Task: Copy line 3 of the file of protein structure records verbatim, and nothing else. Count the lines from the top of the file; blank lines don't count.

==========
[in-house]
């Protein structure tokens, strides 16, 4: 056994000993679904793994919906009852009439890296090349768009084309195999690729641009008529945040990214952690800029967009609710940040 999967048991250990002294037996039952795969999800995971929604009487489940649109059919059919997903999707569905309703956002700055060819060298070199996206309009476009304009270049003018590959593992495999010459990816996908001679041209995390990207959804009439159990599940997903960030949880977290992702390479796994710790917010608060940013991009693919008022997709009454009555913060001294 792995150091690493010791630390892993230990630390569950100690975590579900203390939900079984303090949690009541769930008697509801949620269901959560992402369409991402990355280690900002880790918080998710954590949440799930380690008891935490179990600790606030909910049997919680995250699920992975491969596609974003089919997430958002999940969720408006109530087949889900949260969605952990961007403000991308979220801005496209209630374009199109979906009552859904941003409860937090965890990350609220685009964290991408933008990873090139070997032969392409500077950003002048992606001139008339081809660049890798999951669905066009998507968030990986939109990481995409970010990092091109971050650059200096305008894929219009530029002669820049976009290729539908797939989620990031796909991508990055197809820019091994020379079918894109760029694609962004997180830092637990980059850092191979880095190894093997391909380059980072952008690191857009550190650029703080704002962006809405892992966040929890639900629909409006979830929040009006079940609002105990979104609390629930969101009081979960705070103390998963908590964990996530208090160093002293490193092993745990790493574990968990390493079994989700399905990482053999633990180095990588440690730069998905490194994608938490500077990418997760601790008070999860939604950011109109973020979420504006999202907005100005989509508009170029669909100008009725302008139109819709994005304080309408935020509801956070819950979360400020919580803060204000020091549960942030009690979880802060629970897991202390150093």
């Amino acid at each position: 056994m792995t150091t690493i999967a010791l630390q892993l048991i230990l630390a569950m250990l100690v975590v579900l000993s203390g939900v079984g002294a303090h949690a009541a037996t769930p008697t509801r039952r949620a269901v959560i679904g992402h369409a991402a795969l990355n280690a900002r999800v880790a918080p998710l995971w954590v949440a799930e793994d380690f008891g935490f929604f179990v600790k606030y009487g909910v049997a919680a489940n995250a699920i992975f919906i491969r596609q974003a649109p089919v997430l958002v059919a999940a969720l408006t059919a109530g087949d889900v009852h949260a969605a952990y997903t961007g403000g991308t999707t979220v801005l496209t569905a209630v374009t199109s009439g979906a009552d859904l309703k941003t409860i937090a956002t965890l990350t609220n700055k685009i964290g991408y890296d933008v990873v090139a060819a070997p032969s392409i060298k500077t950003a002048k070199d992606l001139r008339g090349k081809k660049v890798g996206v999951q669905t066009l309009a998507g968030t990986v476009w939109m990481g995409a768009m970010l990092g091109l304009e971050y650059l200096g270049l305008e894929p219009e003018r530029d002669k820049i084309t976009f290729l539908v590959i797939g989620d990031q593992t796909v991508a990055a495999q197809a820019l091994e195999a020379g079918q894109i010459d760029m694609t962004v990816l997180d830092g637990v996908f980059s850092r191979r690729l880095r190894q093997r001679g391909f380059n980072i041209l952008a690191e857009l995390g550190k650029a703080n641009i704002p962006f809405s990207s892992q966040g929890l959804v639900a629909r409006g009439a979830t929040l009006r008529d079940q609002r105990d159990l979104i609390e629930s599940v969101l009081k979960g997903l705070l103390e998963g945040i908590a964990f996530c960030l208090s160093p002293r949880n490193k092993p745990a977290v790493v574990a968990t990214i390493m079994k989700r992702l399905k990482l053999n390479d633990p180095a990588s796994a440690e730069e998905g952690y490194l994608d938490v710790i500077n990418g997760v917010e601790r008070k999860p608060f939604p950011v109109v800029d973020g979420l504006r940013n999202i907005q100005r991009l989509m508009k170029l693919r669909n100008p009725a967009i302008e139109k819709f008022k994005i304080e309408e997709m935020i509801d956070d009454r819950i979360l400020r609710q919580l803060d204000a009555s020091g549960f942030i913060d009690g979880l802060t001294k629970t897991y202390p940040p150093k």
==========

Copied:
């Amino acid at each position: 056994m792995t150091t690493i999967a010791l630390q892993l048991i230990l630390a569950m250990l100690v975590v579900l000993s203390g939900v079984g002294a303090h949690a009541a037996t769930p008697t509801r039952r949620a269901v959560i679904g992402h369409a991402a795969l990355n280690a900002r999800v880790a918080p998710l995971w954590v949440a799930e793994d380690f008891g935490f929604f179990v600790k606030y009487g909910v049997a919680a489940n995250a699920i992975f919906i491969r596609q974003a649109p089919v997430l958002v059919a999940a969720l408006t059919a109530g087949d889900v009852h949260a969605a952990y997903t961007g403000g991308t999707t979220v801005l496209t569905a209630v374009t199109s009439g979906a009552d859904l309703k941003t409860i937090a956002t965890l990350t609220n700055k685009i964290g991408y890296d933008v990873v090139a060819a070997p032969s392409i060298k500077t950003a002048k070199d992606l001139r008339g090349k081809k660049v890798g996206v999951q669905t066009l309009a998507g968030t990986v476009w939109m990481g995409a768009m970010l990092g091109l304009e971050y650059l200096g270049l305008e894929p219009e003018r530029d002669k820049i084309t976009f290729l539908v590959i797939g989620d990031q593992t796909v991508a990055a495999q197809a820019l091994e195999a020379g079918q894109i010459d760029m694609t962004v990816l997180d830092g637990v996908f980059s850092r191979r690729l880095r190894q093997r001679g391909f380059n980072i041209l952008a690191e857009l995390g550190k650029a703080n641009i704002p962006f809405s990207s892992q966040g929890l959804v639900a629909r409006g009439a979830t929040l009006r008529d079940q609002r105990d159990l979104i609390e629930s599940v969101l009081k979960g997903l705070l103390e998963g945040i908590a964990f996530c960030l208090s160093p002293r949880n490193k092993p745990a977290v790493v574990a968990t990214i390493m079994k989700r992702l399905k990482l053999n390479d633990p180095a990588s796994a440690e730069e998905g952690y490194l994608d938490v710790i500077n990418g997760v917010e601790r008070k999860p608060f939604p950011v109109v800029d973020g979420l504006r940013n999202i907005q100005r991009l989509m508009k170029l693919r669909n100008p009725a967009i302008e139109k819709f008022k994005i304080e309408e997709m935020i509801d956070d009454r819950i979360l400020r609710q919580l803060d204000a009555s020091g549960f942030i913060d009690g979880l802060t001294k629970t897991y202390p940040p150093k």